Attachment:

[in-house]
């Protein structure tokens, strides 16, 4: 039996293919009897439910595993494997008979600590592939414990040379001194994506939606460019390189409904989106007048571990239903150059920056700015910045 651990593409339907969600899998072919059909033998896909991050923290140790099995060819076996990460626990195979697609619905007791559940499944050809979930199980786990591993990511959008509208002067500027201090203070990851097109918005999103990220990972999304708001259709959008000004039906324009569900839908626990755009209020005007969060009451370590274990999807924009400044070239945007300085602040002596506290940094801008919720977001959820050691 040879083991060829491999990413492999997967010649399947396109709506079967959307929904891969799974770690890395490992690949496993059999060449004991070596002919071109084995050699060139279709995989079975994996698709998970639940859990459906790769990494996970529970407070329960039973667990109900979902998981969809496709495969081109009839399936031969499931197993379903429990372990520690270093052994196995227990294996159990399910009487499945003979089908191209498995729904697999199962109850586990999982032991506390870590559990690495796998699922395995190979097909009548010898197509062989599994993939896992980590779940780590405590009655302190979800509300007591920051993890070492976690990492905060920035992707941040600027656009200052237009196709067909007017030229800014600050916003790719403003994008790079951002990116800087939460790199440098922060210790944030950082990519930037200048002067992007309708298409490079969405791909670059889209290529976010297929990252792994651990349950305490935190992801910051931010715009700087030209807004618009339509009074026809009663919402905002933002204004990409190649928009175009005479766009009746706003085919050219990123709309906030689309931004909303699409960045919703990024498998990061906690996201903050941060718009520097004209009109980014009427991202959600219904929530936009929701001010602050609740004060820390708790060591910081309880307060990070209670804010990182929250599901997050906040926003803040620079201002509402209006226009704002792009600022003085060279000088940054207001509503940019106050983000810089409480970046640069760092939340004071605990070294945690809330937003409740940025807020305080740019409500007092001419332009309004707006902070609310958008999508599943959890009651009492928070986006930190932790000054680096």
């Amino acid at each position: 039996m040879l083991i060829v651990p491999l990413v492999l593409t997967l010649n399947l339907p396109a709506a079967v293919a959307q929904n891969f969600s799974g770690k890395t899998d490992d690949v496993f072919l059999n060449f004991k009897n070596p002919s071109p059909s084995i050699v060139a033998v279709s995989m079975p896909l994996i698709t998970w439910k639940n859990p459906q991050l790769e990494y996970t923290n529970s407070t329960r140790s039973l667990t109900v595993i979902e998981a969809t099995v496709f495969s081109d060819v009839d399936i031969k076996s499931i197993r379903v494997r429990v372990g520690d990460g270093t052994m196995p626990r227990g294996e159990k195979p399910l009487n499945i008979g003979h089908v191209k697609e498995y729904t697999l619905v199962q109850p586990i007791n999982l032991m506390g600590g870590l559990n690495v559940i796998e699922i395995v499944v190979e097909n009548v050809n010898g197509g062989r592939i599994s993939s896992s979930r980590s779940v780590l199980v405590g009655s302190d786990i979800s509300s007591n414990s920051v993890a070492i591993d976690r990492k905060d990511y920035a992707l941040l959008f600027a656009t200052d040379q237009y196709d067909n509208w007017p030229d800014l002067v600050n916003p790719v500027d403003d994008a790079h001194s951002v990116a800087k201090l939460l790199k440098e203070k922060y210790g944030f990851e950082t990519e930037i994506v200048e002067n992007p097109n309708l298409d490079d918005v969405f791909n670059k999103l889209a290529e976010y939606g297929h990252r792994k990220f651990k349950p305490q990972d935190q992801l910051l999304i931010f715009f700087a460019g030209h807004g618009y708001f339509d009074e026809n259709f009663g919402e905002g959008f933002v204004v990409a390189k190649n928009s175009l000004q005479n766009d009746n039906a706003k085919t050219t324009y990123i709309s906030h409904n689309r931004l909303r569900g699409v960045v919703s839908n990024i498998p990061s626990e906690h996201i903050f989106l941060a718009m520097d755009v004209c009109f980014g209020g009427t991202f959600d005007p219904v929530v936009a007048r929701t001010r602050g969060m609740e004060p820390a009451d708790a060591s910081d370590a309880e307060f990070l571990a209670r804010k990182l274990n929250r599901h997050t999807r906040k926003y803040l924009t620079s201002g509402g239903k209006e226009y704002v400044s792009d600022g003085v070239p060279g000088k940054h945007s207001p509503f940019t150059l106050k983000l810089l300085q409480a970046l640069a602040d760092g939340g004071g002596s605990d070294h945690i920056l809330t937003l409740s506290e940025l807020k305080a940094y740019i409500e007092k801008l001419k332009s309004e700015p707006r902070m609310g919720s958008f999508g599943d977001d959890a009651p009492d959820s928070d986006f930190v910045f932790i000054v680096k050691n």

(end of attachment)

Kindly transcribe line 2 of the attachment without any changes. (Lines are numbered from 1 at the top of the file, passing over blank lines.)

């Protein structure tokens, strides 16, 4: 039996293919009897439910595993494997008979600590592939414990040379001194994506939606460019390189409904989106007048571990239903150059920056700015910045 651990593409339907969600899998072919059909033998896909991050923290140790099995060819076996990460626990195979697609619905007791559940499944050809979930199980786990591993990511959008509208002067500027201090203070990851097109918005999103990220990972999304708001259709959008000004039906324009569900839908626990755009209020005007969060009451370590274990999807924009400044070239945007300085602040002596506290940094801008919720977001959820050691 040879083991060829491999990413492999997967010649399947396109709506079967959307929904891969799974770690890395490992690949496993059999060449004991070596002919071109084995050699060139279709995989079975994996698709998970639940859990459906790769990494996970529970407070329960039973667990109900979902998981969809496709495969081109009839399936031969499931197993379903429990372990520690270093052994196995227990294996159990399910009487499945003979089908191209498995729904697999199962109850586990999982032991506390870590559990690495796998699922395995190979097909009548010898197509062989599994993939896992980590779940780590405590009655302190979800509300007591920051993890070492976690990492905060920035992707941040600027656009200052237009196709067909007017030229800014600050916003790719403003994008790079951002990116800087939460790199440098922060210790944030950082990519930037200048002067992007309708298409490079969405791909670059889209290529976010297929990252792994651990349950305490935190992801910051931010715009700087030209807004618009339509009074026809009663919402905002933002204004990409190649928009175009005479766009009746706003085919050219990123709309906030689309931004909303699409960045919703990024498998990061906690996201903050941060718009520097004209009109980014009427991202959600219904929530936009929701001010602050609740004060820390708790060591910081309880307060990070209670804010990182929250599901997050906040926003803040620079201002509402209006226009704002792009600022003085060279000088940054207001509503940019106050983000810089409480970046640069760092939340004071605990070294945690809330937003409740940025807020305080740019409500007092001419332009309004707006902070609310958008999508599943959890009651009492928070986006930190932790000054680096």